Why Is Medical Malpractice Handled in Civil Court?

Why Is Medical Malpractice Handled in Civil Court? Anyone who is injured due to medical malpractice has the right to file a civil medical malpractice claim against negligent hospitals, doctors, and other healthcare providers. The families of anyone who dies due to medical malpractice have the right to file wrongful death claims against the negligent defendants. Wrongful death claims are also civil claims.

There are some cases where the conduct of the healthcare providers is so egregious, so wrong, that the government may file criminal charges. Generally, your civil claim does not depend on the outcome of any criminal cases – except that if a doctor or other healthcare provider is found criminally liable, then victims may be able to use the criminal conviction to their advantage.

Some convictions are negligence per se, which means the criminal conviction means the defendant should be held liable in your civil claim. Other convictions may not directly determine civil liability, but the evidence used to convict the healthcare provider may be used in the civil claim.

The aim of a civil case is to compensate the victim. The aim of a criminal case is generally to punish the negligent healthcare provider.

Why medical malpractice cases are filed in civil court

Some of the reasons why medical malpractice is handled in civil court and not criminal court include:

  • The standard of care. Medical malpractice in civil cases is usually due to the failure of a doctor, hospital, nurse, or other healthcare provider to follow the same standard of care as other providers who provide the same type of care. For example, surgeons are judged in civil cases by the standard of care of other surgeons. The surgeon is generally liable for medical malpractice if:
    • There is a patient-surgeon relationship.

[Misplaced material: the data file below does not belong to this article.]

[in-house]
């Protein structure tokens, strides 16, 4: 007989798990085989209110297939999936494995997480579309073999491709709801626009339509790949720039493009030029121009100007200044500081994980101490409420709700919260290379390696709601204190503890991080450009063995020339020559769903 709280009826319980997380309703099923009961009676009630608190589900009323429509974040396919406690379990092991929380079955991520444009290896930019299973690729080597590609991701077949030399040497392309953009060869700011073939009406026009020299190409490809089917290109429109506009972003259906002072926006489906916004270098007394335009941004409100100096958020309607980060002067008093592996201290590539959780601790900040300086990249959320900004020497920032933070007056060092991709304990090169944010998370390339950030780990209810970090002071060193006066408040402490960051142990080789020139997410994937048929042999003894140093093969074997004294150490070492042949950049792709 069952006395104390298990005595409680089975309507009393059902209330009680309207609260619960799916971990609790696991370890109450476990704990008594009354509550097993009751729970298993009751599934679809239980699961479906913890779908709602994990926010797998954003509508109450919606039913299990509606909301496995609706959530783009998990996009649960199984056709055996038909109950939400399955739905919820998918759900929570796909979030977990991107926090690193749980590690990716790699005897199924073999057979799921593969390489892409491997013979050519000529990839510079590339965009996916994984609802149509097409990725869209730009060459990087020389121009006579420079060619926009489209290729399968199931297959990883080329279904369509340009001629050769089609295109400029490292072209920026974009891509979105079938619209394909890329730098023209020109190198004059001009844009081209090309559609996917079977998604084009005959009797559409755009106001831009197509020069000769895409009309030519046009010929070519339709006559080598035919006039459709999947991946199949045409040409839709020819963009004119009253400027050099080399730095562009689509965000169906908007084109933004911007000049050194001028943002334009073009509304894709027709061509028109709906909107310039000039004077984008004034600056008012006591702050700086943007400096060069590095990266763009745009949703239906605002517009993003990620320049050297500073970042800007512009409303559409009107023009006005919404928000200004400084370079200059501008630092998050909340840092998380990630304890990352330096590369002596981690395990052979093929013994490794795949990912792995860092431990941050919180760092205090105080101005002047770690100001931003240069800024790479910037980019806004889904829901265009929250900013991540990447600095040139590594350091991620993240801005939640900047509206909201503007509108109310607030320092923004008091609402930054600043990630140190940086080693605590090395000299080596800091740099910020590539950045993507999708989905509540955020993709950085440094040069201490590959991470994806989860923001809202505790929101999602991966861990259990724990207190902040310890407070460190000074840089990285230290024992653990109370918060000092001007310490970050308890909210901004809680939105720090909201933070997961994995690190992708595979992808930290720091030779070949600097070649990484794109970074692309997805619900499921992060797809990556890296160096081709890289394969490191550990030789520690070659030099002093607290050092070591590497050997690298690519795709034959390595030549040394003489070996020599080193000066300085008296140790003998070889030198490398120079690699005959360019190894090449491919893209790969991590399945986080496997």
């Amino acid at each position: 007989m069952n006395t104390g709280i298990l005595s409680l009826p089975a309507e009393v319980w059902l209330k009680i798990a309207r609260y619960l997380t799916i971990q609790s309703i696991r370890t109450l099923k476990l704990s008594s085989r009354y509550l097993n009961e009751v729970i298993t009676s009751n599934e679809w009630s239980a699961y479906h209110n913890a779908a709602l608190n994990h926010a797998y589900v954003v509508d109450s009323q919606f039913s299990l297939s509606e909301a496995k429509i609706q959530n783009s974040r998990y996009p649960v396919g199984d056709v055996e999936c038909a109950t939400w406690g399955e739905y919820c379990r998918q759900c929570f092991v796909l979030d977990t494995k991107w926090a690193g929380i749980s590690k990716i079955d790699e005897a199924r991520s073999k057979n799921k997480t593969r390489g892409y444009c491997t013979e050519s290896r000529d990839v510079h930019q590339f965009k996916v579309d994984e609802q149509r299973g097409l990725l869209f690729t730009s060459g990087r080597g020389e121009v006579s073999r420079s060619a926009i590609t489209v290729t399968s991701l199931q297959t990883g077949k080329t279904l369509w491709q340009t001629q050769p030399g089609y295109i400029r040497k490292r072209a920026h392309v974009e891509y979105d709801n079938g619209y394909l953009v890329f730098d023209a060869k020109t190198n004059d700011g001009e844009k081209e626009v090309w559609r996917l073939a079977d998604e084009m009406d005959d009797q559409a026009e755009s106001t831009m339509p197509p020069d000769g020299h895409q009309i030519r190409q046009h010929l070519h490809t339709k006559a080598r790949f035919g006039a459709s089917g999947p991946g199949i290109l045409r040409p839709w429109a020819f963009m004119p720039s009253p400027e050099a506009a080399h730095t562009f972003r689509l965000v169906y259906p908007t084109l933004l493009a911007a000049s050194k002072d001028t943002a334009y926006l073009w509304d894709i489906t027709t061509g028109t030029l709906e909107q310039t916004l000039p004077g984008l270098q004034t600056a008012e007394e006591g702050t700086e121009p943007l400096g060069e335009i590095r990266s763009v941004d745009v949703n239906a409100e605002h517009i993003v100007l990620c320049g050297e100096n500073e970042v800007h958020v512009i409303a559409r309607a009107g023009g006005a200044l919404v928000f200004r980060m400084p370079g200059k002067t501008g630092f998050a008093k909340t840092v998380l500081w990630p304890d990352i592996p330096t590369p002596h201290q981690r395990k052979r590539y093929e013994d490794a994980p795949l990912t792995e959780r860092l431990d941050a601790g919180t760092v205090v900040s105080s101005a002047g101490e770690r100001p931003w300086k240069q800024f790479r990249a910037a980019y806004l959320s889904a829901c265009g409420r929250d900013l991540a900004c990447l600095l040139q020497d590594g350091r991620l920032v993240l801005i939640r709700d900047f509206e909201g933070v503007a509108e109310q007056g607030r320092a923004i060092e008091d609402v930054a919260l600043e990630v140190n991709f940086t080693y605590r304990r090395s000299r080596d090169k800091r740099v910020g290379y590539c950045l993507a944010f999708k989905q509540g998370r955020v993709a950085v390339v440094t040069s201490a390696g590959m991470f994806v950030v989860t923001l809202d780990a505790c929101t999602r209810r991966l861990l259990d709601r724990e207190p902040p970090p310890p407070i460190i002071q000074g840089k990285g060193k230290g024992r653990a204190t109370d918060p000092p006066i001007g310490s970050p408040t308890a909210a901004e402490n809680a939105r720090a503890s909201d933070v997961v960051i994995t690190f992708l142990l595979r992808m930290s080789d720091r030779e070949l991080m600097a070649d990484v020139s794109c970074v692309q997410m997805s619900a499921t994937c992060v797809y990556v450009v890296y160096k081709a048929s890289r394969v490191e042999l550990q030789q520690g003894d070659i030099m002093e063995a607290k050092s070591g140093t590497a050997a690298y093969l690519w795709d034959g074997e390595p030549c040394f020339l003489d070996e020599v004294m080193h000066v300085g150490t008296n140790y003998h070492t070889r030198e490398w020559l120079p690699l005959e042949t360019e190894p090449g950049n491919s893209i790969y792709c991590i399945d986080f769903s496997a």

• The surgeon breached his/her duty of competent care.
    • The breach caused the patient to suffer injuries or die.

This standard of care is different in criminal cases. Generally, healthcare providers must break some written law in order to be found guilty in a criminal case.

  • The burden of proof. In a civil case, our Memphis and Jackson personal injury lawyers must show that the healthcare provider is liable by a preponderance of the evidence. In a criminal case, the prosecution must prove the healthcare provider is liable beyond a reasonable doubt. The criminal burden is much higher to prove, which is why civil cases can be easier to win or settle.
  • The need to compensate the victim. Criminal cases generally do not compensate the victim. In most criminal cases, the prosecution aims to obtain a conviction in order to punish the wrongdoer, the healthcare provider. Punishment includes imprisonment, fines, and having a criminal record. In some criminal cases, the government might seek restitution for any medical bills.

In medical malpractice cases, the government’s focus is not on the injured patient. The government often does not know what medical care the patient requires and the cost of that medical care. Even if the government requires that the defendant pay restitution for the patient’s healthcare costs; restitution does not include pain and suffering, lost income, and other damage.